In late August, the North Carolina Coastal Federation held a living shoreline workday where staff and volunteers worked together to complete a living shoreline in Starkey Creek using bags of recycled oyster shells. This shoreline will protect the shore from erosion and create habitat for many marine creatures including oysters, which help filter and clean the water.
The newly completed shoreline lives next to another 125-foot living shoreline on a neighboring private property that was completed by the federation and Carolina Silvics, Inc. The process for building the additional 180-foot living shoreline on the private property started back in June 2017 and was completed throughout the summer this year with several volunteer workdays. Participants involved in these workdays included volunteers from Big Rock Sports, Carteret Community College, Duke Environmental Leadership Master of Environmental Management (DEL-MEM) program and community volunteers from surrounding areas.
“When we see all these strangers who come together to work hard to try and save a little bit of our coast, it makes us think that maybe we can save the world,” said homeowners Hank and Sue Nehring.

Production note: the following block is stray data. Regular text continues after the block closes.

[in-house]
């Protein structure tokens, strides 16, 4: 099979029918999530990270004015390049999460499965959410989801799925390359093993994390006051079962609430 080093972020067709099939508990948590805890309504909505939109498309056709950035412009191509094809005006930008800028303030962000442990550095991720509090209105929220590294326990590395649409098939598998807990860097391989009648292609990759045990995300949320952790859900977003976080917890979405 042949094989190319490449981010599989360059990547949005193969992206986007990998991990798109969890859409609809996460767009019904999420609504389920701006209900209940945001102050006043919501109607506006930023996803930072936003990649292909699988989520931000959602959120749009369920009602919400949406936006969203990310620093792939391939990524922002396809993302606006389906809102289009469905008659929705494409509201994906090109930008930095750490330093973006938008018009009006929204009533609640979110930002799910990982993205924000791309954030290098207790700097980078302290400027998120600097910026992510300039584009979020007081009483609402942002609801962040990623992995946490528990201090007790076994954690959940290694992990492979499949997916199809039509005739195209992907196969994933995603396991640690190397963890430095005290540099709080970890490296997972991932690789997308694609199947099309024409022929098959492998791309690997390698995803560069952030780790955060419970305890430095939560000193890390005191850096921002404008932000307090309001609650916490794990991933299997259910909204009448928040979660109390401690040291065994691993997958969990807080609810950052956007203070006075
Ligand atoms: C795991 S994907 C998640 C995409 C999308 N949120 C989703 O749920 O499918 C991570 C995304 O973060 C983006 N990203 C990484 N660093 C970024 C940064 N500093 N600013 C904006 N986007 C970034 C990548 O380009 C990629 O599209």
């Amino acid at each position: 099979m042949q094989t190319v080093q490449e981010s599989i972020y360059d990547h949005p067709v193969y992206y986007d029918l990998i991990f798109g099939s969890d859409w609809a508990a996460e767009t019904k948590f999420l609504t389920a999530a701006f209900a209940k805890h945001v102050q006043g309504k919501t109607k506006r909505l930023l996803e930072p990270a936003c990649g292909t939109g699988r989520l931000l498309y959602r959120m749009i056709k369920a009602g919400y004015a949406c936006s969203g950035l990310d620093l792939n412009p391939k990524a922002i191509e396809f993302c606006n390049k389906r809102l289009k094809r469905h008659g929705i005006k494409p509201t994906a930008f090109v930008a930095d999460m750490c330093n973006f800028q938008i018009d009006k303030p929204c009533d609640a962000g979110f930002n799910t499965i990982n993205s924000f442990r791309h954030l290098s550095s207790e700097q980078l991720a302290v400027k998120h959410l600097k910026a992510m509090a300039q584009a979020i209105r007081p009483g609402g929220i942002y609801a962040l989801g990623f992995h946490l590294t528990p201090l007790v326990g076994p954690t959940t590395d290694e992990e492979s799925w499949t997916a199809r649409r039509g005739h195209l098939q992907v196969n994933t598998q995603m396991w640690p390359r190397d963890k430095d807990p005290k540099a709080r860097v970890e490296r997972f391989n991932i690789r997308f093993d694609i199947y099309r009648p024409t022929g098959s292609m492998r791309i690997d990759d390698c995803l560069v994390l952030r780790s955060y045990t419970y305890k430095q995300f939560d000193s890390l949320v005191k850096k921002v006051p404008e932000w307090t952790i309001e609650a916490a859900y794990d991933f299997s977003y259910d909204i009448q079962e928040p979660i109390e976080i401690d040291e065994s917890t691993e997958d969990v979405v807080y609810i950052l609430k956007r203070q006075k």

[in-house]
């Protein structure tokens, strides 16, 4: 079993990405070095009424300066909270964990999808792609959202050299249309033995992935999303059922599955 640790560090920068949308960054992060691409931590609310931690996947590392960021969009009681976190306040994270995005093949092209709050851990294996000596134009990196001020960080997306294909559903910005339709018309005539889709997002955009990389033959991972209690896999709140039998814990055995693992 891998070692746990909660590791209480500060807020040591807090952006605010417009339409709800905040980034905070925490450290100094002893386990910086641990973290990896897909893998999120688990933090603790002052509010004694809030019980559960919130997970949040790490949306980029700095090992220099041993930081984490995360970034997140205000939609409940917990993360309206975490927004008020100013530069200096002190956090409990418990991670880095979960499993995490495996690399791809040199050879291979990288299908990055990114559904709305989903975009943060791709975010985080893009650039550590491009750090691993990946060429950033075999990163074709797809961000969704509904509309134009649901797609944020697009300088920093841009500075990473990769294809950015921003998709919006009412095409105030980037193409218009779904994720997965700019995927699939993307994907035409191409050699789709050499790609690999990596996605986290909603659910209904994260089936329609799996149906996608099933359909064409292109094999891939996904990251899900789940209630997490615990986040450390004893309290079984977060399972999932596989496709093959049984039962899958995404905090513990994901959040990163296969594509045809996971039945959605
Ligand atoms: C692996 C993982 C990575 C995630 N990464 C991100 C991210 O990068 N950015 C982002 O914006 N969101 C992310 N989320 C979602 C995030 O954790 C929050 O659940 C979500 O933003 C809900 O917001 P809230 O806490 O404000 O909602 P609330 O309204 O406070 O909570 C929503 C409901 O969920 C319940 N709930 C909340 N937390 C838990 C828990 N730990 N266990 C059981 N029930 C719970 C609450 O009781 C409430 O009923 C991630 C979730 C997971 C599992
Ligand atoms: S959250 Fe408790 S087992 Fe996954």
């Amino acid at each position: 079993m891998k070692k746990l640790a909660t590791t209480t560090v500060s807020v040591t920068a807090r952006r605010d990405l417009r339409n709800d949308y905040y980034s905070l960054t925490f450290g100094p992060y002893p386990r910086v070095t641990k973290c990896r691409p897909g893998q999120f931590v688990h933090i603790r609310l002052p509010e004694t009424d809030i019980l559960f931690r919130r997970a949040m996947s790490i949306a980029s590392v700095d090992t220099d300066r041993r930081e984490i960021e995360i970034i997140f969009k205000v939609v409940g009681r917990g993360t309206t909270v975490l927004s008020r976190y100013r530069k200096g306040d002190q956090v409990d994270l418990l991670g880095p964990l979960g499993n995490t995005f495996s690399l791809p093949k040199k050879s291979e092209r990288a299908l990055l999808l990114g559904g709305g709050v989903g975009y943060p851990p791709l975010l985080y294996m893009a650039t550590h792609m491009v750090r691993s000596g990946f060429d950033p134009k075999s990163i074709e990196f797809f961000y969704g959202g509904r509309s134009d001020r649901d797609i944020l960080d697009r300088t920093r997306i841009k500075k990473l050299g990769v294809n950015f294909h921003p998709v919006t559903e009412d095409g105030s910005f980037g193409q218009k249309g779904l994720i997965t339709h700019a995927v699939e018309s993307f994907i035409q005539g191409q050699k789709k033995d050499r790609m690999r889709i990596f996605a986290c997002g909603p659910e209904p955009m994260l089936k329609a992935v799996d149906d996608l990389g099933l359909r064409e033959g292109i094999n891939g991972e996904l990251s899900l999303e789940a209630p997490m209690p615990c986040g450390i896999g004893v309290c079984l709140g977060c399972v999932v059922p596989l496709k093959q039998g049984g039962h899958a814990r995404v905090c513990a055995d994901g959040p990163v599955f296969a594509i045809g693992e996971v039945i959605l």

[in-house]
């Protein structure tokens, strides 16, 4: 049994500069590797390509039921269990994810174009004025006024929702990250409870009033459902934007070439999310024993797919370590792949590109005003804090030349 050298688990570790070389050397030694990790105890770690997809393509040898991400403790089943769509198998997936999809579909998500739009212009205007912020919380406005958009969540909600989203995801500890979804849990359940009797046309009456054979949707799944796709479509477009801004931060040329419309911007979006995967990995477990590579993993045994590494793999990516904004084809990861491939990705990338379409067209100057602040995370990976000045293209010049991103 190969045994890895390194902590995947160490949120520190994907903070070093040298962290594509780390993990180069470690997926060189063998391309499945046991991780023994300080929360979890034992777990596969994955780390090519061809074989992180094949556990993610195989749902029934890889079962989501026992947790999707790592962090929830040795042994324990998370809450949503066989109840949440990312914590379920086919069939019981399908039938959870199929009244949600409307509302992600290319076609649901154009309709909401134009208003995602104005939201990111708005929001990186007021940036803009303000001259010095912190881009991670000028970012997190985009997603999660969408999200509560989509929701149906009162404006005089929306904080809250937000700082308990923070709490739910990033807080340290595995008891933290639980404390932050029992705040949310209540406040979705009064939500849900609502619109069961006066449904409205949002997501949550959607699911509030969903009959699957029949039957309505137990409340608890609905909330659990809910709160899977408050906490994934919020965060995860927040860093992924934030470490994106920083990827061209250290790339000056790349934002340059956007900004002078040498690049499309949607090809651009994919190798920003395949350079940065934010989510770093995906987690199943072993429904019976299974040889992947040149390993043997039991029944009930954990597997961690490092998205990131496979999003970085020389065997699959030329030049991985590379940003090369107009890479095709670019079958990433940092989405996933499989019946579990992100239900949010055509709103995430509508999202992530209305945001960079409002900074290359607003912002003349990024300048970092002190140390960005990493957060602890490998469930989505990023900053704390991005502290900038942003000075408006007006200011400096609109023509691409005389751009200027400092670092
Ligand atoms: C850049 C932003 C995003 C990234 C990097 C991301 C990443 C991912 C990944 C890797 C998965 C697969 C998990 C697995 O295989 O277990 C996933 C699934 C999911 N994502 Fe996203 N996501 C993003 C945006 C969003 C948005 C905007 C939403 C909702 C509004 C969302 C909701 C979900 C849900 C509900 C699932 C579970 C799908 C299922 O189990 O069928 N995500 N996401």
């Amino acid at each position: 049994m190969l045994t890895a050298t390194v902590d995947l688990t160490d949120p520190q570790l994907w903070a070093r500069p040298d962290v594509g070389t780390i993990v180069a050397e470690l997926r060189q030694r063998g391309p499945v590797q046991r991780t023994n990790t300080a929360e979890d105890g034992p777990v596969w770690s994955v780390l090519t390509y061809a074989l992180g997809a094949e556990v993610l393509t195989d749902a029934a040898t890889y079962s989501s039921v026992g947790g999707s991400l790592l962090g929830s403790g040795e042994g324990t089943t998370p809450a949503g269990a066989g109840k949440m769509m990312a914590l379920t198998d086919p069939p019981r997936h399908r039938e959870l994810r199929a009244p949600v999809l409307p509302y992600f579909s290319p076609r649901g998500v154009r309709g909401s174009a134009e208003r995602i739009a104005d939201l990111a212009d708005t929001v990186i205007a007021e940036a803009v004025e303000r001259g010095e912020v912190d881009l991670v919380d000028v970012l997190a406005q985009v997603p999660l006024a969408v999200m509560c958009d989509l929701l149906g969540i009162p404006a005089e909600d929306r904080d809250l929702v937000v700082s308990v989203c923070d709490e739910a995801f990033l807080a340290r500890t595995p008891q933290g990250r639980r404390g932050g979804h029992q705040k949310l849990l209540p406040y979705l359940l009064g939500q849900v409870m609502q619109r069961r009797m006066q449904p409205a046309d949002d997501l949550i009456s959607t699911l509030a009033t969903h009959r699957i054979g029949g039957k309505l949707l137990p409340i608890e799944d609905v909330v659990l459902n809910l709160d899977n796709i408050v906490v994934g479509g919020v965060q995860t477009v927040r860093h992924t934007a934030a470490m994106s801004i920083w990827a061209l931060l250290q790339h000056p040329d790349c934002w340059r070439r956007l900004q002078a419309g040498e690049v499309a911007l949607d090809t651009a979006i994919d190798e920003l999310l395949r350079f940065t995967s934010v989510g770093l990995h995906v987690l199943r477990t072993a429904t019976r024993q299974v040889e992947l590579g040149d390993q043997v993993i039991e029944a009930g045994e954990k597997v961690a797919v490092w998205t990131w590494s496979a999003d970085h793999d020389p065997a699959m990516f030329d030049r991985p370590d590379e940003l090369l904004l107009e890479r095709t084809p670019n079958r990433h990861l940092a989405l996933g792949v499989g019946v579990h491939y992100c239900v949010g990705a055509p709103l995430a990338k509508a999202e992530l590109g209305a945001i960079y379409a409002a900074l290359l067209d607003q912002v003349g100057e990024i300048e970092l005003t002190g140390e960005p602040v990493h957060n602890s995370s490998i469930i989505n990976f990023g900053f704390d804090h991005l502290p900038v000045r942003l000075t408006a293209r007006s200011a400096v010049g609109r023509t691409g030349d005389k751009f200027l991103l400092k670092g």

Although this living shoreline was built on private property, the creation of any living shoreline will have public benefits. This project was completed in public trust waters and encourages greener shorelines for neighbors. It will also benefit the wildlife an water quality of Starkey Creek and White Oak River.
This living shoreline was created as part of a partnership with the National Oceanic and Atmospheric Administration (NOAA) and the North Carolina Soil and Water Conservation. The project was funded by the NOAA Coastal Ecosystem Resiliency Grants Program and N.C. Soil and Water Conservation Community Conservation Assistance Program. Through this partnership, homeowners are able to apply for assistance to build living shorelines and promote healthy waters all along our coast.
During Hurricane Florence, the living shoreline remained stable and is still intact after the storm. Living shorelines prove to be a more natural and effective alternative structure.